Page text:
Ultimately the ZNE-Ag CRC aims to “create large scale action through integrated frameworks to accelerate industry-led research, development, adoption and commercialization of science and technology-based solutions at scale. As reflected in the CRC structure and program design, the efforts are co-designed with industry and government partners and focussed on where the most benefit can be achieved” Notice the emphasis on including stakeholders in problem-identification, and outcome-focused research. And what excites me is that education, training and adoption (aka extension) is actually baked into the pie (layer 5), rather than an afterthought to the research (Figure 2). Demonstration sites will provide a hub for sector-wide outreach and engagement that is both feasible and accessible to drive adoption of emission reduction activities, methods and initiatives from the CRC.
In full disclosure I have just spent six months in Australia on sabbatical at Queensland Alliance for Agriculture and Food Innovation (QAAFI) housed within The University of Queensland and so I am excited to see this CRC funded. I have seen the positive outcome of previous CRCs. For example, the Sheep CRC started in 2001 and by its completion in 2019, the gross value of the Australian sheep industry was more than $8.6 billion. In real terms this represented an increase of almost 50% compared to 2001, despite the national flock decreasing in size by more than 40% over this period. On a ‘per sheep’ basis the real gross value of production had increased 2.6-fold.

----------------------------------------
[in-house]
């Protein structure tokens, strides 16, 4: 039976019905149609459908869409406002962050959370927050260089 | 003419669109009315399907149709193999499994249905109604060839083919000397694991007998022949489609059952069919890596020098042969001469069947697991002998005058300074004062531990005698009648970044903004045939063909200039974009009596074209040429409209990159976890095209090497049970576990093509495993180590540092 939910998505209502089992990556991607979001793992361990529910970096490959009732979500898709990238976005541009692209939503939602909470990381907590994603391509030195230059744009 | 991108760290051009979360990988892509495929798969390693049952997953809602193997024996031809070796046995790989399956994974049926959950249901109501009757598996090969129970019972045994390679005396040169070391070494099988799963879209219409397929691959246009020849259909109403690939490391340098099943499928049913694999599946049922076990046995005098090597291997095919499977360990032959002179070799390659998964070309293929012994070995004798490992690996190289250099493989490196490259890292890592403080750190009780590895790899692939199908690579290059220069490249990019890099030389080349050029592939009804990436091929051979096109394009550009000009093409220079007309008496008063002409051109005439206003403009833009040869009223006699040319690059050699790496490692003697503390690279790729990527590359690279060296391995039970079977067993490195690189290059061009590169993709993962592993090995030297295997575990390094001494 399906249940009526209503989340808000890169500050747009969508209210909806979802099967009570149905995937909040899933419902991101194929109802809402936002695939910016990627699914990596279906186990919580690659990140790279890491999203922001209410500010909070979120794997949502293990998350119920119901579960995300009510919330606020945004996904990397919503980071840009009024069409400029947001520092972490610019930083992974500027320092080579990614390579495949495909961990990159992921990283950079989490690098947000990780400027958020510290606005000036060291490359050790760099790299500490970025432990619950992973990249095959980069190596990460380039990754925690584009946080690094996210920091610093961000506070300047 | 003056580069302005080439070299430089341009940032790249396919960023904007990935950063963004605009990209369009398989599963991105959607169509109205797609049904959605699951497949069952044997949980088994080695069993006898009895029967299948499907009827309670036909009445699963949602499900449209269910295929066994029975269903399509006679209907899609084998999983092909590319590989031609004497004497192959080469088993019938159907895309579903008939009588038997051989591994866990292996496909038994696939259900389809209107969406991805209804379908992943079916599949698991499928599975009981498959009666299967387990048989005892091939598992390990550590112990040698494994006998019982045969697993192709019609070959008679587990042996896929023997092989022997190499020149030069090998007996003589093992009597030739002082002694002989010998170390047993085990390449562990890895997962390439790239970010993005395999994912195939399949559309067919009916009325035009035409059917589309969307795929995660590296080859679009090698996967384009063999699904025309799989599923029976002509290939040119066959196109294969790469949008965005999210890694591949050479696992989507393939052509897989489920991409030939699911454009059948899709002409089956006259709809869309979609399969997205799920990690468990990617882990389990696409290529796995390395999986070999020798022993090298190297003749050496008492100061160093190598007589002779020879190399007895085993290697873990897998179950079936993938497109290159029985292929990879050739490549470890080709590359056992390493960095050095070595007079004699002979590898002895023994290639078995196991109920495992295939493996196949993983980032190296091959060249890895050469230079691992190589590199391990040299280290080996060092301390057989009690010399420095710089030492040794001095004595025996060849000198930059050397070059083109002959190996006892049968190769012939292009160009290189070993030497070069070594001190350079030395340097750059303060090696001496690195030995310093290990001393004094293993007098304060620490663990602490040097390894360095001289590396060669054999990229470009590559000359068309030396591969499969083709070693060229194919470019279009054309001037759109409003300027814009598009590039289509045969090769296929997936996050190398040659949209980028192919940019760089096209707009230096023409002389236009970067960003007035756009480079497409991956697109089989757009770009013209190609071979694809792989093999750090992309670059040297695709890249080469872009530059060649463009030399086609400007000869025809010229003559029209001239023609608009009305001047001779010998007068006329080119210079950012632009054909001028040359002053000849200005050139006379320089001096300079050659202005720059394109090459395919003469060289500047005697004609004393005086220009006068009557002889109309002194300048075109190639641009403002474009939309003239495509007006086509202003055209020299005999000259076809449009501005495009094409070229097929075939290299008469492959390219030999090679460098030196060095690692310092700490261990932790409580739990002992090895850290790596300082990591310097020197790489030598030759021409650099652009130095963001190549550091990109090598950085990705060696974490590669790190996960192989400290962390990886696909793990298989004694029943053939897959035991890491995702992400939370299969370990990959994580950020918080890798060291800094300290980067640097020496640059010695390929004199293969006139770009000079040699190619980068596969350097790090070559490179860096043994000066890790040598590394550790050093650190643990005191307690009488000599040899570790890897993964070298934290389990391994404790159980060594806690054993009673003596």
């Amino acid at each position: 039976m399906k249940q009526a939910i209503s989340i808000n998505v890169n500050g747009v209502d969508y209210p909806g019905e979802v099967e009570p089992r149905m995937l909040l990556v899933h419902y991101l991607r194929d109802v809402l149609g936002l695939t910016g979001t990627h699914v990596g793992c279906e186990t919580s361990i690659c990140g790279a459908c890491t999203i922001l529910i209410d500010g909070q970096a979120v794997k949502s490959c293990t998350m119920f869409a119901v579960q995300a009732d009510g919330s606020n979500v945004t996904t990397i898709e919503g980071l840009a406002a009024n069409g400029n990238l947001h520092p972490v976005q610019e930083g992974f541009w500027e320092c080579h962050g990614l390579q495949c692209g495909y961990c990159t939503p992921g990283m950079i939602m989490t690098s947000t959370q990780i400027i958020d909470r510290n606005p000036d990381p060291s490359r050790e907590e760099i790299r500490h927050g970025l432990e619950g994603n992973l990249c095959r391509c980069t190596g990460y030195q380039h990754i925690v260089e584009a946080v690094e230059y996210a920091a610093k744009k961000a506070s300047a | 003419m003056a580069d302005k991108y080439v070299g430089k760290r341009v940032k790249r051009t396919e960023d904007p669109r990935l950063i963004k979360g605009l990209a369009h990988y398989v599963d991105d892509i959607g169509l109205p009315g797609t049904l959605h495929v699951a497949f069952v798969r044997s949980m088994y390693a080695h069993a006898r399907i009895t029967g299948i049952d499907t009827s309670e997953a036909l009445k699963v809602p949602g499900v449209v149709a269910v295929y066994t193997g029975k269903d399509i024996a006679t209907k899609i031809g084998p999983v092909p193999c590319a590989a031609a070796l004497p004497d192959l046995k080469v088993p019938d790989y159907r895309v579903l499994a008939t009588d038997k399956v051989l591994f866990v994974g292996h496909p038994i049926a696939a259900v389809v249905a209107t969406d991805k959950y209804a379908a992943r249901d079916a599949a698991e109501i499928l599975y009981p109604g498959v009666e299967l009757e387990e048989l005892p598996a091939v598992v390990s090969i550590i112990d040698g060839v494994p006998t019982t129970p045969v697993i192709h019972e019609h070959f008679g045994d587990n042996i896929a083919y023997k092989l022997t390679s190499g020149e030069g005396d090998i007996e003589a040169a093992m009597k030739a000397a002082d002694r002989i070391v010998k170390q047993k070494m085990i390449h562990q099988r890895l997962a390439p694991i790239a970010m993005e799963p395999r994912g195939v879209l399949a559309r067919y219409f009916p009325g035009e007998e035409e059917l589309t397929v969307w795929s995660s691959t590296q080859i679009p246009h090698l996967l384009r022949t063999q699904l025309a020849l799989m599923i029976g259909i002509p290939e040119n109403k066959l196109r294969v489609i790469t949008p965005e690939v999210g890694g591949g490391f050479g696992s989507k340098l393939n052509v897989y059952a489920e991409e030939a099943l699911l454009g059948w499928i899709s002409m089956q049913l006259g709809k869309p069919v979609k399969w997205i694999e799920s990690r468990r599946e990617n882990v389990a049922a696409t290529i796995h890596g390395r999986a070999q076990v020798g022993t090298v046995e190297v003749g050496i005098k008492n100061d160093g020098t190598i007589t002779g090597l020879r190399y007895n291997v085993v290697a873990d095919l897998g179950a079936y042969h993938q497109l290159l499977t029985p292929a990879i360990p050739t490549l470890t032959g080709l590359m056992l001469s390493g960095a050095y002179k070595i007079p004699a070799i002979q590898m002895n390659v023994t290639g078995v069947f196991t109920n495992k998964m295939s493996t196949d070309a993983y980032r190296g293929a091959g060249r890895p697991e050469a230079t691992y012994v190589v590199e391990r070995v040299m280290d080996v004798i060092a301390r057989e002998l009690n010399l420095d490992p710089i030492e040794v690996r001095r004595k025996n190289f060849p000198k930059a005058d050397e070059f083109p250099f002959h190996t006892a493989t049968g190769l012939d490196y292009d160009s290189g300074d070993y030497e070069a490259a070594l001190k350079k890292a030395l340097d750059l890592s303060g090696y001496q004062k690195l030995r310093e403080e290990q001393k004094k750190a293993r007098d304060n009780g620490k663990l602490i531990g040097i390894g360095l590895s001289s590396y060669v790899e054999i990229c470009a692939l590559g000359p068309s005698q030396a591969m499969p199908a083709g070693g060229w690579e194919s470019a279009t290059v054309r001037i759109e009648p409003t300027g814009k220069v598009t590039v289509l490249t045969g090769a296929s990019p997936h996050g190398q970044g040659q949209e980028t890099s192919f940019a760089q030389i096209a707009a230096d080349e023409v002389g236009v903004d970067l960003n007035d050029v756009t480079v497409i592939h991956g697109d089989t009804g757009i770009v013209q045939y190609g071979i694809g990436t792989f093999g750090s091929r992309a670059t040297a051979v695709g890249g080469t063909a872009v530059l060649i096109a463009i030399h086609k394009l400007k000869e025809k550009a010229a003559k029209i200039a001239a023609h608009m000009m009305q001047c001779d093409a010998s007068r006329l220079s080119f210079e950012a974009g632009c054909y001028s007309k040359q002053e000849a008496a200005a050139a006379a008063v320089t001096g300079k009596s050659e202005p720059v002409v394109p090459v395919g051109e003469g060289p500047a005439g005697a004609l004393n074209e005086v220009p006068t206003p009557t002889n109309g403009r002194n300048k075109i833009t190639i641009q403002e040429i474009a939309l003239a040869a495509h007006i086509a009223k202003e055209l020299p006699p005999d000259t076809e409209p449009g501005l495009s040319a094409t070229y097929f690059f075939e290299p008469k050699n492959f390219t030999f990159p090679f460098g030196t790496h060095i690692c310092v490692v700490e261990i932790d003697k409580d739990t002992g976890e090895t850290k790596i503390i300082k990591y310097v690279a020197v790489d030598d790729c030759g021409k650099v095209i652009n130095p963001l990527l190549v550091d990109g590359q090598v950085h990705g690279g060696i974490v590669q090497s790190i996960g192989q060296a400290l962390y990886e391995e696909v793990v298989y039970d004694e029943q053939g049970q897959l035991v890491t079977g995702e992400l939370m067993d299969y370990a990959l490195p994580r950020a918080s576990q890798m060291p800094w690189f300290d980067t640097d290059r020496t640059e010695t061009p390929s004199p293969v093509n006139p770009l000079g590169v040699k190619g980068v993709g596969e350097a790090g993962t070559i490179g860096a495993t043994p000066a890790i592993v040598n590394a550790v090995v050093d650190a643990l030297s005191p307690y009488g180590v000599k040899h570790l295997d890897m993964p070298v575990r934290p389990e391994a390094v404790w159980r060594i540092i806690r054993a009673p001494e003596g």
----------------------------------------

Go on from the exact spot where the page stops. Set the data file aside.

During my time in Australia, I had the opportunity to meet with a variety of livestock producers, mostly those running ruminants on non-arable land. I recently had the pleasure of speaking at a Holbrook LandCare event in southern New South Wales. This Landcare Network is a not-for-profit community network. It manages a range of agricultural and Natural Resource Management projects to deliver information and support the community, predominately farmers. They support farmers in achieving environmental care and improved management; the adoption of sustainable and productive agricultural practices and the support of innovation. Sounds a lot like the ZNE-Ag CRC’s goal of taking science and innovations to the farmer.
The vision of the Landcare Network is to foster “an economically and socially resilient rural community demonstrating strong environmental stewardship”, and their membership is comprised of farmers, many livestock producers raising sheep and cattle on rain-fed, undulating land, teeming with biodiversity, and with no other productive food use.
Such land is the backbone of rural Australia – not to mention an economic powerhouse for the nation. These are the types of communities that are keen for answers and eager to adopt emissions reducing technologies that are evidence-based and cost-effective for their operation. They will most benefit from the outcomes of the ZNE-Ag CRC, and networks such as LandCare would be obvious conduits for dissemination for the types of evidence-based emission reduction activities, methods and initiatives developed by ZNE-Ag CRC.
What is refreshing about the ZNE-Ag CRC is that it is leveraging talent from all over Australia (16 major industry groups, all six state governments and the Northern Territory, 10 universities, 3 Indigenous organizations and many SMEs and grower groups) and collaborating with farmers to use science and innovation to meet and exceed emissions reduction targets, while ensuring Australia’s agricultural sector remains economically viable. If history is any guide, the return on this investment in agricultural innovation will be many fold the sticker price, in addition to the emissions reduction. The ZNE-Ag CRC is a wonderful early Christmas present for Australian agriculture.